The only economist who accurately predicted India’s growth slump sees a bit more pain ahead.
The only economist who accurately predicted India’s growth slump sees a bit more pain ahead. Gross domestic product will recover only slightly to 5.9 percent in July to September from the previous quarter’s 5.7 percent, which was the slowest pace since 2014, predicts Hugo Erken, a senior economist at Rabobank International. Government data on Thursday showed consumption continued to fall under the impact of Prime Minister Narendra Modi’s clampdown on cash and investment stayed sluggish. “The effects of the cash ban were likely to be felt for a few quarters,” Erken said by phone from the Netherlands. “The high level of non-performing assets are contributing to subdued private investments.”
The data will probably bruise Modi’s administration, which is battling growing perceptions of the futility of its policy after a central bank report on Wednesday showed that demonetization didn’t meet its targets. With private surveys indicating worsening business conditions following the July 1 roll out of a nationwide sales tax, the monetary authority may be pressured to keep interest rates lower for longer even as inflation accelerates.
Governor Urjit Patel cut the benchmark repurchase rate this month to 6 percent from 6.25 percent to help meet an “urgent need” to boost investment. Minutes of the meeting show he’s now counting on commercial banks to lower borrowing costs as the Federal Reserve’s tightening limits room for policy easing. India’s inflation is also rebounding from a record low in June, further closing the window.
Modi’s ability to stimulate the economy is limited because figures from the national auditor on Thursday showed the budget deficit touched 92 percent of the full-year target in the first four months of the year started April 1, compared with 74 percent for the same period last year. The outlook for consumption, long considered the main driver of the economy, is also bleak as a survey from Mastercard Inc. published this month shows that Indian consumers are no longer Asia’s most optimistic. Meanwhile loan growth languishes near a two-decade low as companies staggering under bad debt, with factories operating at less than 75 percent of capacity, await evidence of a pick up in demand before they buy machinery or hire more workers.
Thursday’s data come on the heels of a central bank report late Wednesday, which showed that Indians deposited nearly all the currency bills voided by Modi, dealing a blow to his drive to unearth unaccounted wealth. Modi’s government is “picking the pockets of consumers” to strengthen its coffers, said Salman Anees Soz, a spokesman of the opposition Congress party and former World Bank official.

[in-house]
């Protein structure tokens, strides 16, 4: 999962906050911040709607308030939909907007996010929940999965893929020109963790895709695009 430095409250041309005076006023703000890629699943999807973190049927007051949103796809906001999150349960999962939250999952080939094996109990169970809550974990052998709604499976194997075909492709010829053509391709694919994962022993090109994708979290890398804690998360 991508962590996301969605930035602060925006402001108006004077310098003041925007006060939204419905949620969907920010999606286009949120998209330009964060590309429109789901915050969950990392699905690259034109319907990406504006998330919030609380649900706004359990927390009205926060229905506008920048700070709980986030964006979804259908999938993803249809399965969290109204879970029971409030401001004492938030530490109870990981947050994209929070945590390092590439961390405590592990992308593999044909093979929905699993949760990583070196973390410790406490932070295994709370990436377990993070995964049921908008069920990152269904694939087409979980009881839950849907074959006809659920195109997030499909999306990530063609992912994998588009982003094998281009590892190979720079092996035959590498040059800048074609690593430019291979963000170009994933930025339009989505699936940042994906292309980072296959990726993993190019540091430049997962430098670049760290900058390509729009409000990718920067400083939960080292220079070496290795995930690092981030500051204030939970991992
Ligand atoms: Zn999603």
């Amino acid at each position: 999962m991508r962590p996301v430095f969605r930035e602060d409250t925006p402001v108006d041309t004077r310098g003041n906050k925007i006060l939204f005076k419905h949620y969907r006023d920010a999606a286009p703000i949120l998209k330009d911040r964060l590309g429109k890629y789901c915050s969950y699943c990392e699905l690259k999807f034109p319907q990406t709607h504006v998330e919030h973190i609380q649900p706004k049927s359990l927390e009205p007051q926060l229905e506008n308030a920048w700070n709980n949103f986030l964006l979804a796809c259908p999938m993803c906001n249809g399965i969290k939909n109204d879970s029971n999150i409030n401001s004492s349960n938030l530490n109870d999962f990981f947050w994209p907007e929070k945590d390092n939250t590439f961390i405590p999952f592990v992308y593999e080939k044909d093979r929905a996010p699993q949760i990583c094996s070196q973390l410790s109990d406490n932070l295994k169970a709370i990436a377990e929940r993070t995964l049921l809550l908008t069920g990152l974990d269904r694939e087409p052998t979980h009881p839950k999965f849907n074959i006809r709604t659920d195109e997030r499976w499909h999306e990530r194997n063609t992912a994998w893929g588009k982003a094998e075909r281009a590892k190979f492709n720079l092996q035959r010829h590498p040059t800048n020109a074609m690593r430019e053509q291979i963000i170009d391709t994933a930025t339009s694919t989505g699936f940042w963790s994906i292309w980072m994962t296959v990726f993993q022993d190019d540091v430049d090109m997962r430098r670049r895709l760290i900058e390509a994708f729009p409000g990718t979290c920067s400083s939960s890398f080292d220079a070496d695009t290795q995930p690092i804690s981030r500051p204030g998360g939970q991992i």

The “GDP print, along with yesterday’s underwhelming revelations about the impact of demonetization in wiping out black money, is a double whammy for the Modi government,” said Milan Vaishnav, a senior fellow for South Asia at the Carnegie Endowment for International Peace. “This government’s calling card was responsible economic stewardship, but its performance on this front is raising serious doubts.”
Dharmakirti Joshi, chief economist at Crisil Ltd., the local unit of S&P Global Ratings, is downgrading his growth forecasts for India from 7 percent for the year through March 2018. However the trajectory will be upwards, he said. Gross value added, a key input of GDP that the central bank closely tracks, came in at 5.6 percent April-June compared with the 6.2 percent estimate. Export growth slowed to 1.2 percent from more than 10 percent the previous quarter.
The disappointing numbers are because companies and retailers were paring inventories of goods to prepare for a change in prices under the new goods and services tax and GVA may revive in July to September, said TCA Anant, India’s top statistician. “So this is something which we may want to keep in mind,” he told reporters at a briefing in New Delhi soon after the data was published. The Reserve Bank of India forecasts GVA will grow 7.3 percent this fiscal year. It doesn’t provide a GDP projection. Erken, who plays in an indie/rock/pop band called Overdwars when he isn’t making economic predictions, sees GDP growing 6.9 percent in the current fiscal year. He began covering India for Rabobank at the start of 2017 after stints with the Dutch government. “The reforms will weigh on India in the short term, but in the medium term, growth should rebound,” Erken said.